According to a special report by Marca, who examined the full report from the Operation Ilex doping investigation, professional cyclists may still be using some of the same techniques that allowed Lance Armstrong to avoid testing positive despite using performance-enhancing drugs throughout his Tour de France reign.
Operation Ilex investigated University of Extremadura professor Dr. Marcos Maynar who is accused of providing prohibited drugs to riders including Miguel Ángel López. Both insist the Colombian did not dope, with López pointing to his biological passport which he insists is clean.
Armstrong insisted throughout his career that he was clean and pointed to zero positive tests as evidence. Operation Aderlass also showed the testing system wasn’t perfect when the investigation uncovered blood doping in pro riders whose biological passports showed no abnormal values.
The report from the Civil Guard’s Public Health and Doping Section of the Central Unit (UCO) suggests that riders in Spain know they have a window of time to allow their bodies to clear doping substances before the doping control officers can show up because they do not carry out testing at night or during weekends.
Privacy laws in Spain prohibit doping controls at athletes’ homes between 11:00 p.m. and 6:00 a.m. – a period long enough for some drugs to leave their system. The UCI has been able to a few night time tests due to strong suspicions of doping and after obtaining special permission from Spanish authorities.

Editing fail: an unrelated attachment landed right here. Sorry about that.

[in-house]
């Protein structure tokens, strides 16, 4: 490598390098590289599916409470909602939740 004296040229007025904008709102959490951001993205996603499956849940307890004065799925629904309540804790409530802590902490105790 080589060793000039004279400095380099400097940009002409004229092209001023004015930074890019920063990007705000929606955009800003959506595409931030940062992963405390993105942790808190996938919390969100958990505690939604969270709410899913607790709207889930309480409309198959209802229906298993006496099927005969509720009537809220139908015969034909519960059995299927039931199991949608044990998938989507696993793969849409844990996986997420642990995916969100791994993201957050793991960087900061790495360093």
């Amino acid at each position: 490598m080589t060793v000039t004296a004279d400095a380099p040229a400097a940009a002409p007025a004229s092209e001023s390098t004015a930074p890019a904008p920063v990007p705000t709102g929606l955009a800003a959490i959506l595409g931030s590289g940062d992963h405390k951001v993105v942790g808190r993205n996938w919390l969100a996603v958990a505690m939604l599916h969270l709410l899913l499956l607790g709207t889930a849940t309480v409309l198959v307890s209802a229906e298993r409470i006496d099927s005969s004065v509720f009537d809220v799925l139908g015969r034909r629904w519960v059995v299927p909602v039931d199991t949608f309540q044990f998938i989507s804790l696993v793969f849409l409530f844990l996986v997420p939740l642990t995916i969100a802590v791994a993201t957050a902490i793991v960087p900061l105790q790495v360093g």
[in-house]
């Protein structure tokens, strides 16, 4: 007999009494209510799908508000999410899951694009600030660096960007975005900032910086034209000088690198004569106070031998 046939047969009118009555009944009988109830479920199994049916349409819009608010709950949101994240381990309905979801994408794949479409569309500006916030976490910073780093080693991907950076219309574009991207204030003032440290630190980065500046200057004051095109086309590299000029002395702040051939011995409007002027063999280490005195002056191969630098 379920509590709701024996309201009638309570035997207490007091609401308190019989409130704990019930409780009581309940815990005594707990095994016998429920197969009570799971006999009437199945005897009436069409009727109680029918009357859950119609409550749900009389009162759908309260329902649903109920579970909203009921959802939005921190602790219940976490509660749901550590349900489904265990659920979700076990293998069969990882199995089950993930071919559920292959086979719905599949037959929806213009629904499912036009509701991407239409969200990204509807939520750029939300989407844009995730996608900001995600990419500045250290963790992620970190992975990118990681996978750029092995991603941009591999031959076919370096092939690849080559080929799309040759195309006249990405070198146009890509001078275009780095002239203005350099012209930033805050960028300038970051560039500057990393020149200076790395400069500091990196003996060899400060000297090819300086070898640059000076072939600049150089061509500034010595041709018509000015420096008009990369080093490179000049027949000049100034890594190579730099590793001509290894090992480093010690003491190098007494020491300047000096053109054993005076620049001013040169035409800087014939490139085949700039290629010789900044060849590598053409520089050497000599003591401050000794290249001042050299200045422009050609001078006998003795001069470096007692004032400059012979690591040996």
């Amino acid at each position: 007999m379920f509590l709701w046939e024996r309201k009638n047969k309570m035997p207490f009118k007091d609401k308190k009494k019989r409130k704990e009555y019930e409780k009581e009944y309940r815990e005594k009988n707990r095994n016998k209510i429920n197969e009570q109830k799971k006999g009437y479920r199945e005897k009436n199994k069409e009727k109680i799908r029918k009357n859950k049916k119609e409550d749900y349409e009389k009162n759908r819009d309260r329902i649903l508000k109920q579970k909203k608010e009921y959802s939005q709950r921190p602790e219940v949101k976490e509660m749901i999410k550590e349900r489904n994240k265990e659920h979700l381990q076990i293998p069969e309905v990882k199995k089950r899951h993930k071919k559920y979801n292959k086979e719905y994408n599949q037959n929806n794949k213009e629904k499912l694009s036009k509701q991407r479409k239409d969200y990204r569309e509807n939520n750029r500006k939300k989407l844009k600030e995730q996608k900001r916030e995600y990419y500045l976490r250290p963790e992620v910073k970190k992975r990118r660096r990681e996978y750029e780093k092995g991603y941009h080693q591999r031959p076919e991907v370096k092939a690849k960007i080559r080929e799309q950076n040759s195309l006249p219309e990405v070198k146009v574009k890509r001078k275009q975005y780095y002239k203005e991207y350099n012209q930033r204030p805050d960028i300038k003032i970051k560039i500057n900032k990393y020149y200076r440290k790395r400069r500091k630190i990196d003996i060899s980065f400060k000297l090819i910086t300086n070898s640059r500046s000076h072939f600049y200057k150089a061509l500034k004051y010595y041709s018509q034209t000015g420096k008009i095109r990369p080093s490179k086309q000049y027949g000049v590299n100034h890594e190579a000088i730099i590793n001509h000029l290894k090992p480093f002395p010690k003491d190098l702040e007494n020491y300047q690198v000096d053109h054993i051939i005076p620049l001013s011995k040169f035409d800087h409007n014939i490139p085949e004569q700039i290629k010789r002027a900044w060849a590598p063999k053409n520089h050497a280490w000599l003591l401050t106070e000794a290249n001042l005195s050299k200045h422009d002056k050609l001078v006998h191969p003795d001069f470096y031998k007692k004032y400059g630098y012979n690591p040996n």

“They have studies in which they know how long the substance lasts in their body and that means that, for example, doctors can ‘prescribe’ a substance at 11:01 p.m. so that, at 6:00 in the morning, there is no longer a trace in your body,” an un-named anti-doping expert told Marca.
Another problem for doping controllers is a requirement for samples to be delivered for analysis within 48 hours of collection which is a major problem for some countries that have few accredited laboratories.
There is only one WADA-accredited lab in South America and Africa. The laboratories in Brazil and South Africa serve the entire continent, making a 48-hour delivery difficult. Even in Spain, blood samples can only be drawn until noon on Thursday for out-of-competition testing to meet the 48-hour window.
“From Thursday night to Sunday they can do whatever they want because almost certainly no one will check them,” the source told Marca.
As cycling has already found, Therapeutic Use Exemptions are another way riders can legally take performance-enhancing drugs like corticosteroids without being punished when Russian hackers leaked data from athletes’ anti-doping records in 2016.
And the case of Ibai Salas has thrown a wrench in the UCI’s biological passport system.
Salas was suspended for bio passport abnormalities but had his ban overturned when a judge ruled UCI’s biological passport is not a valid method to determine a doping offence.
A recent opinion by the public prosecutor in the Operation Ilex case said that the evidence did not sufficiently prove which athlete was to receive the drugs the investigation traced, nor did the evidence show if the products were used or if they were performance-enhancing.
If the judge sides with this argument, Marca suggested it could soon be open season for doping in Spain.